Nick Hilton

The Spectator Podcast: Bad charity

On this week’s episode, we look at the Oxfam aid scandal and whether charities do more harm than good. We also tackle the controversial practice of stop-and-search before sampling some of the alcohol-free delights than might keep you off the booze this Lent. The news cycle for the past week has been dominated by revelations about the charity Oxfam, with senior figures implicated in ‘sex for aid’ bartering in crisis zones. Figures from Minnie Driver to Desmond Tutu have quit roles at the beleaguered charity, but bigger questions are being raised about how foreign aid is spent. In the magazine this week, Harriet Sergeant looks at the behaviour of international charities, whilst

The Oxfam scandal will unearth some difficult facts for ministers

When the media talk about government outsourcing, they normally concentrate on Capita, G4s or, recently, Carillion. But when it comes to aid, the government outsources too. The majority of the UK’s aid budget is sent directly to the country concerned. Just over a third of it is spent through partner organisations. The bulk of this money goes through organisations such as the World Bank. But some of it is spent with charities such as Oxfam. The UK government gave Oxfam £31.7 million in 2016 which isn’t a huge amount in government terms but is considerable in charity terms. This means that the scandal engulfing the aid world, which started with the

Tom Goodenough

What the papers say: It’s time to bin the foreign aid target

The Oxfam sex abuse scandal rumbles on, with the Times reporting that the charity knew about the questionable conduct of two men before they were posted to work in Haiti. The paper says it is time for a serious shake-up in the way in which international aid is meted out to avoid a repeat of this story. It is clear that there ‘is now a serious disconnect between the priorities set by the foreign secretary and the policies which flow from the wealthier international development department’s ability to effect change’, says the paper. This is because of DFID’s ‘much bigger budget’ – a result of the government’s ring-fenced commitment to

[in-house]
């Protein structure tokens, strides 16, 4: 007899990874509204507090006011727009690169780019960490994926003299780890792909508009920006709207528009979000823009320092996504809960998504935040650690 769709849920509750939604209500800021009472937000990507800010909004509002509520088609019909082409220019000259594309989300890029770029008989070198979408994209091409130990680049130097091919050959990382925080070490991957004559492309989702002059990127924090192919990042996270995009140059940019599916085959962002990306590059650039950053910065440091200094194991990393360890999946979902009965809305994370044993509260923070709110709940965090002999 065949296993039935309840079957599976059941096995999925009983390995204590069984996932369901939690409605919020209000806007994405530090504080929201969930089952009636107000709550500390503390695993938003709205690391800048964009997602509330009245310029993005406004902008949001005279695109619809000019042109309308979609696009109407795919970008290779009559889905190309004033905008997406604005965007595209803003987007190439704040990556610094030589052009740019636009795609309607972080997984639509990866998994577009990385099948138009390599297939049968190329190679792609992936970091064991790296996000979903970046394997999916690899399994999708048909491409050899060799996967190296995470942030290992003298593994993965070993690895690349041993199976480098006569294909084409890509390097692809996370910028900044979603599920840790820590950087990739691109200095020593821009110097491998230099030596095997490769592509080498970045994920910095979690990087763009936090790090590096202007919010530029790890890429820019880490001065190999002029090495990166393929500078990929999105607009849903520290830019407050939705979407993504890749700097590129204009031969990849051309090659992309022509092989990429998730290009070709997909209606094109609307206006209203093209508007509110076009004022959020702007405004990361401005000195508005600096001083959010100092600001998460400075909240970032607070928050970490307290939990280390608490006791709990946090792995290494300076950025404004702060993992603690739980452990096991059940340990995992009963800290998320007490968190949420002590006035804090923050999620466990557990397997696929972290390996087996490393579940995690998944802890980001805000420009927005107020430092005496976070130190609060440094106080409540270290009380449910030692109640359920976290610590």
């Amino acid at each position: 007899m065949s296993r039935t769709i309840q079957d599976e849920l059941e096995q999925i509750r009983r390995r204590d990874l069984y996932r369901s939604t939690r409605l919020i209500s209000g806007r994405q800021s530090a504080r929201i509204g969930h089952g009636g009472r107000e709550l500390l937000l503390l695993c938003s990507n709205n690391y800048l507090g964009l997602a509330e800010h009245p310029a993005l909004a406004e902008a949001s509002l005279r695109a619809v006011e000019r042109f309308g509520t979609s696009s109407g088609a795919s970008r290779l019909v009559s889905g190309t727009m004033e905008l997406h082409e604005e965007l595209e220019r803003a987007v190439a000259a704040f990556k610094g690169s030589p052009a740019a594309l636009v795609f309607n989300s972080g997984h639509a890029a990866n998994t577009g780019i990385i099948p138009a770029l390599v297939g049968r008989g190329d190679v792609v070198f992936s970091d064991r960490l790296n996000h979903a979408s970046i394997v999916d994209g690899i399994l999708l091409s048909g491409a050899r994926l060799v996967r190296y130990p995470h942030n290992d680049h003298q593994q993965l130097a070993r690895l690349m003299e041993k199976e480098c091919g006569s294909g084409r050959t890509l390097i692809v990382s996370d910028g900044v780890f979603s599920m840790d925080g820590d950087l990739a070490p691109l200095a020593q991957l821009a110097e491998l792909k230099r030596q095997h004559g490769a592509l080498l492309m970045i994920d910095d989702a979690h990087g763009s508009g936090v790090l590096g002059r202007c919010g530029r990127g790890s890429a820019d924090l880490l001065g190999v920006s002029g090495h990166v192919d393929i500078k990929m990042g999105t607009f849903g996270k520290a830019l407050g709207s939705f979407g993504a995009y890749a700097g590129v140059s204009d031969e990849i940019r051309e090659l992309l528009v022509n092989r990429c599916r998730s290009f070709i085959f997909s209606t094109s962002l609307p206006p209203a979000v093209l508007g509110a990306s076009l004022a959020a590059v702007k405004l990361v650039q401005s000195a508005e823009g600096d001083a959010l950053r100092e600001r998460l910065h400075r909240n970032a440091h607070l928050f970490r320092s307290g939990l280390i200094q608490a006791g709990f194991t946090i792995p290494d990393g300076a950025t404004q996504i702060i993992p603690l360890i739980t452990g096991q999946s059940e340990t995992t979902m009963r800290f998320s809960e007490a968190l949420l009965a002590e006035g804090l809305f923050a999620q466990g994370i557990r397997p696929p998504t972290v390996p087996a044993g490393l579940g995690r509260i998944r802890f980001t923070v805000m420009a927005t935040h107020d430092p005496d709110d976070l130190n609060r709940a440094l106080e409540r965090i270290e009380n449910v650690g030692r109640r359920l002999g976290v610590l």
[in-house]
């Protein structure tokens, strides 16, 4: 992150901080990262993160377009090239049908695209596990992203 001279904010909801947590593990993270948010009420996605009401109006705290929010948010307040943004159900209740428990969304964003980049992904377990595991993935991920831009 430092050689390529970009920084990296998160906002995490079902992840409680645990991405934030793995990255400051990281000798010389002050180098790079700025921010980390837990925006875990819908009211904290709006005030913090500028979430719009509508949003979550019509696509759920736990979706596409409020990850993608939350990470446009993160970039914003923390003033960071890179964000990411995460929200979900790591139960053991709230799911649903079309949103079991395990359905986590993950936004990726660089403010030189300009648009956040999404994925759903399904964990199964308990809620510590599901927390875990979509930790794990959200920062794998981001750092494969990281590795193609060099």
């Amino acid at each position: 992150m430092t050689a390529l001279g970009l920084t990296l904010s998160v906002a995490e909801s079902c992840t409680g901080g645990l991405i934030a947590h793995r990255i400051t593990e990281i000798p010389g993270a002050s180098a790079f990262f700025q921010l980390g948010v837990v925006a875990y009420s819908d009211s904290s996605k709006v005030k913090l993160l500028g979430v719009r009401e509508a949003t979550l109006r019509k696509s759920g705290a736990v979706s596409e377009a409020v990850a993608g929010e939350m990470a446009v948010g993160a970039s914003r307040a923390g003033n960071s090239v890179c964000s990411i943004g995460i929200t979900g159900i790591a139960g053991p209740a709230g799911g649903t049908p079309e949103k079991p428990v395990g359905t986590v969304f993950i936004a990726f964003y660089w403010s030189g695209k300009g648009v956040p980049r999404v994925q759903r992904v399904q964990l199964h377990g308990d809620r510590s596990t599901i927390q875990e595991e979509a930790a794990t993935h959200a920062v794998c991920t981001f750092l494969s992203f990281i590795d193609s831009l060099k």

Oxfam isn’t alone: UN peacekeepers also exploit women in their care

A Times investigation has uncovered the terrible fact that women and possibly young girls in Haiti have been exploited by the very people paid to keep them safe: the staff of Oxfam, which sucks up £300 million a year from us in public and private money.  It’s a shock — and it’s not. Under the cover of moral superiority, out of sight and out of the media, all manner of NGOs, charities, and the saintly UN have committed some of the most disgusting crimes against the world’s most vulnerable women and children, and got away scot free. Not even the hyper-sensitive  #MeToo movement seems to give the shadow of a

Letters | 26 January 2017

What is a university? Sir: As a former Russell Group vice chancellor, I think that Toby Young’s appeal for more universities (Status anxiety, 14 January) needs several caveats. First, what is a university? Recently some have been created by stapling together several institutions without any substantial element of research and renaming them as a university. There is even some suggestion that research is inimical to good teaching, because some university researchers with a duty to teach shirk it. But the presence of a weighty research community lends a university an invaluable ambience. In America, many colleges that teach only to the bachelor degree are well regarded without possessing the title of university.

What Oxfam won’t tell you about capitalism and poverty | 16 January 2017

Your average milkman has more wealth than the world’s poorest 100 million people. Doesn’t that show how unfair the world is? Or given that the poorest 100 million will have negative assets, doesn’t it just show how easily statistics can be manipulated for Oxfam press releases? They’re at it again today: the same story, every January. “Almost half of the world’s wealth is owned by just 1% of the world’s population” it said in 2014. It has done variants on that theme ever year, each time selling it as a new “big” story. All the time peddling the impression that inequality is getting worse, that the rich are engorging themselves at the

Oxfam reaches a new, sneakier low

Here’s a new low for Oxfam, or rather a different, sneakier low. Three times in recent months I’ve been telephoned by well-spoken young men claiming to be from Oxfam who all begin by saying: ‘I’m just calling to thank you for your past donations, and tell you exactly how much money all the books and clothes you’ve donated to Oxfam have raised for us. Would you like to know?’ Here I hang up. What utter cobblers. I can’t remember donating clothes to Oxfam shops and anyway how would they know about, let alone value and add up any one specific person’s donations? William Shawcross, head of the charity commission has,